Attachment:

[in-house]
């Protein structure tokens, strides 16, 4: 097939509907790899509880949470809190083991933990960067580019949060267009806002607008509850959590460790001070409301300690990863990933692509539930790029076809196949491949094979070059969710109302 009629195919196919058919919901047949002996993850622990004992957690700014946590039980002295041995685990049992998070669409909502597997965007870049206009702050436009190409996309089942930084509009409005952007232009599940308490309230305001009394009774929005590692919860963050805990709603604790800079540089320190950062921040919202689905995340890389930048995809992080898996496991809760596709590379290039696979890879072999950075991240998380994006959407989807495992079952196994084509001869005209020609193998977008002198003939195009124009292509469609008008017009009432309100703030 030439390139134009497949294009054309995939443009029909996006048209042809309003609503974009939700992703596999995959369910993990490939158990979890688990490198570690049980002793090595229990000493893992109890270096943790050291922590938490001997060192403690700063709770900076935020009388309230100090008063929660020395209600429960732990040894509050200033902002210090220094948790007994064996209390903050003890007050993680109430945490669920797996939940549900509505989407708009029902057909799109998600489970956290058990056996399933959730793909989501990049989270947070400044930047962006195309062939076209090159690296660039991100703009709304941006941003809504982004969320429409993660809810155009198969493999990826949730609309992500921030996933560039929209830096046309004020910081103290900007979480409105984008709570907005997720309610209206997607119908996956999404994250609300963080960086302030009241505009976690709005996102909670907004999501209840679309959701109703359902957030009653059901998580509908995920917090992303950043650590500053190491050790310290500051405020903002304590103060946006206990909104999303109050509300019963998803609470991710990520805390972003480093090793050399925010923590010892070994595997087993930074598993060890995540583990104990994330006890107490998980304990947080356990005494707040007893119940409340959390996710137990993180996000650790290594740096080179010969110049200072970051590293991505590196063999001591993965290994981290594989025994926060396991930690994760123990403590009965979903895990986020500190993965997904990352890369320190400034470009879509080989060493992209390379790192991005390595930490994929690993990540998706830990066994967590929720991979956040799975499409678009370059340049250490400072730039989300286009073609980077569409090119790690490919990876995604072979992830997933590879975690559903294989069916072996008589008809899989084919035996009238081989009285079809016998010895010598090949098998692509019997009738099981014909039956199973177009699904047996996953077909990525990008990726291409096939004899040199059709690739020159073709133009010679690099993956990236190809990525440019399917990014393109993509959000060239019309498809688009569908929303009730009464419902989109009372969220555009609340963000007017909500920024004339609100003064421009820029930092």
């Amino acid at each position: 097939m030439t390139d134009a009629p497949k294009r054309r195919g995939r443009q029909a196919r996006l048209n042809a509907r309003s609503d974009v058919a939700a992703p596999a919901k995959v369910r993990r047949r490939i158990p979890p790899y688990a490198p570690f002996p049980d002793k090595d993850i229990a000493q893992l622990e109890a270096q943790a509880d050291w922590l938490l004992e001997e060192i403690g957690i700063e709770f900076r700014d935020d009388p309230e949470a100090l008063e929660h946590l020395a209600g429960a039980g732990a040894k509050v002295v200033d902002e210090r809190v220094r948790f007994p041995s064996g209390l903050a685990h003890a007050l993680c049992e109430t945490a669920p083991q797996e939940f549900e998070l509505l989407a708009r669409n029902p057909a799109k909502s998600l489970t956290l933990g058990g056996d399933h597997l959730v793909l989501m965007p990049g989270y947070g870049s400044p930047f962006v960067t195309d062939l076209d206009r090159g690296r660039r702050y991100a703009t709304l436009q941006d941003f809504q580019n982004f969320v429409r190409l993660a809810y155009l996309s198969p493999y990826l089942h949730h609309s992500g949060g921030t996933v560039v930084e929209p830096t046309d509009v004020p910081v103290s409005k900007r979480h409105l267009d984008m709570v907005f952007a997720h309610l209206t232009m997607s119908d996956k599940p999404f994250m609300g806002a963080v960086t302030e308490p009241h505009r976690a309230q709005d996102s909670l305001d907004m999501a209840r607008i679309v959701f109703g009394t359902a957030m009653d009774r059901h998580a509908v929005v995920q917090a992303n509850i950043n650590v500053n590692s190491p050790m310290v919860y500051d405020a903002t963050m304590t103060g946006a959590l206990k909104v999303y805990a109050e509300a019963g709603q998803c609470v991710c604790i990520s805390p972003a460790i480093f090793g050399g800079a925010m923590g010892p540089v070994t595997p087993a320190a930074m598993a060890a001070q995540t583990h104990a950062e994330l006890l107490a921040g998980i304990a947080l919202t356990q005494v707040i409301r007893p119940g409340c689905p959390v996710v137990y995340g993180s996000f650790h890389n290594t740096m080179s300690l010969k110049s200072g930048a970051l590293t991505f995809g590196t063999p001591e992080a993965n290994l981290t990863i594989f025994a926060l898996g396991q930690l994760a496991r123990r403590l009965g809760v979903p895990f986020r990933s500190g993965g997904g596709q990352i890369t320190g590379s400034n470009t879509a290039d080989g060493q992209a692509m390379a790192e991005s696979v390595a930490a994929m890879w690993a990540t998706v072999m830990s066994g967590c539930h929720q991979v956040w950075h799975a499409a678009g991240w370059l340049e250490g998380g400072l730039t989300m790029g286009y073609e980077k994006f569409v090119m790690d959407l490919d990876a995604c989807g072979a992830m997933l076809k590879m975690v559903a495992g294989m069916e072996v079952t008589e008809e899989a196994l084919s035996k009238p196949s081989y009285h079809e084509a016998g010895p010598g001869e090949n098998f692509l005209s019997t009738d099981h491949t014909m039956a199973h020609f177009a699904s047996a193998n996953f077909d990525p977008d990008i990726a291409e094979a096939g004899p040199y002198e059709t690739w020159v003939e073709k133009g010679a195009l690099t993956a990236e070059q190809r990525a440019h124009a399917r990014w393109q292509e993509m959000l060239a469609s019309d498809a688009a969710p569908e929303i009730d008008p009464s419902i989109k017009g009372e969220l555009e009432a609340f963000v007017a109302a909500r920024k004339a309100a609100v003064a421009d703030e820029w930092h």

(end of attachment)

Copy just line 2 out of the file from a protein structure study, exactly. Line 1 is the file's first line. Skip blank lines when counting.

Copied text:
């Protein structure tokens, strides 16, 4: 097939509907790899509880949470809190083991933990960067580019949060267009806002607008509850959590460790001070409301300690990863990933692509539930790029076809196949491949094979070059969710109302 009629195919196919058919919901047949002996993850622990004992957690700014946590039980002295041995685990049992998070669409909502597997965007870049206009702050436009190409996309089942930084509009409005952007232009599940308490309230305001009394009774929005590692919860963050805990709603604790800079540089320190950062921040919202689905995340890389930048995809992080898996496991809760596709590379290039696979890879072999950075991240998380994006959407989807495992079952196994084509001869005209020609193998977008002198003939195009124009292509469609008008017009009432309100703030 030439390139134009497949294009054309995939443009029909996006048209042809309003609503974009939700992703596999995959369910993990490939158990979890688990490198570690049980002793090595229990000493893992109890270096943790050291922590938490001997060192403690700063709770900076935020009388309230100090008063929660020395209600429960732990040894509050200033902002210090220094948790007994064996209390903050003890007050993680109430945490669920797996939940549900509505989407708009029902057909799109998600489970956290058990056996399933959730793909989501990049989270947070400044930047962006195309062939076209090159690296660039991100703009709304941006941003809504982004969320429409993660809810155009198969493999990826949730609309992500921030996933560039929209830096046309004020910081103290900007979480409105984008709570907005997720309610209206997607119908996956999404994250609300963080960086302030009241505009976690709005996102909670907004999501209840679309959701109703359902957030009653059901998580509908995920917090992303950043650590500053190491050790310290500051405020903002304590103060946006206990909104999303109050509300019963998803609470991710990520805390972003480093090793050399925010923590010892070994595997087993930074598993060890995540583990104990994330006890107490998980304990947080356990005494707040007893119940409340959390996710137990993180996000650790290594740096080179010969110049200072970051590293991505590196063999001591993965290994981290594989025994926060396991930690994760123990403590009965979903895990986020500190993965997904990352890369320190400034470009879509080989060493992209390379790192991005390595930490994929690993990540998706830990066994967590929720991979956040799975499409678009370059340049250490400072730039989300286009073609980077569409090119790690490919990876995604072979992830997933590879975690559903294989069916072996008589008809899989084919035996009238081989009285079809016998010895010598090949098998692509019997009738099981014909039956199973177009699904047996996953077909990525990008990726291409096939004899040199059709690739020159073709133009010679690099993956990236190809990525440019399917990014393109993509959000060239019309498809688009569908929303009730009464419902989109009372969220555009609340963000007017909500920024004339609100003064421009820029930092």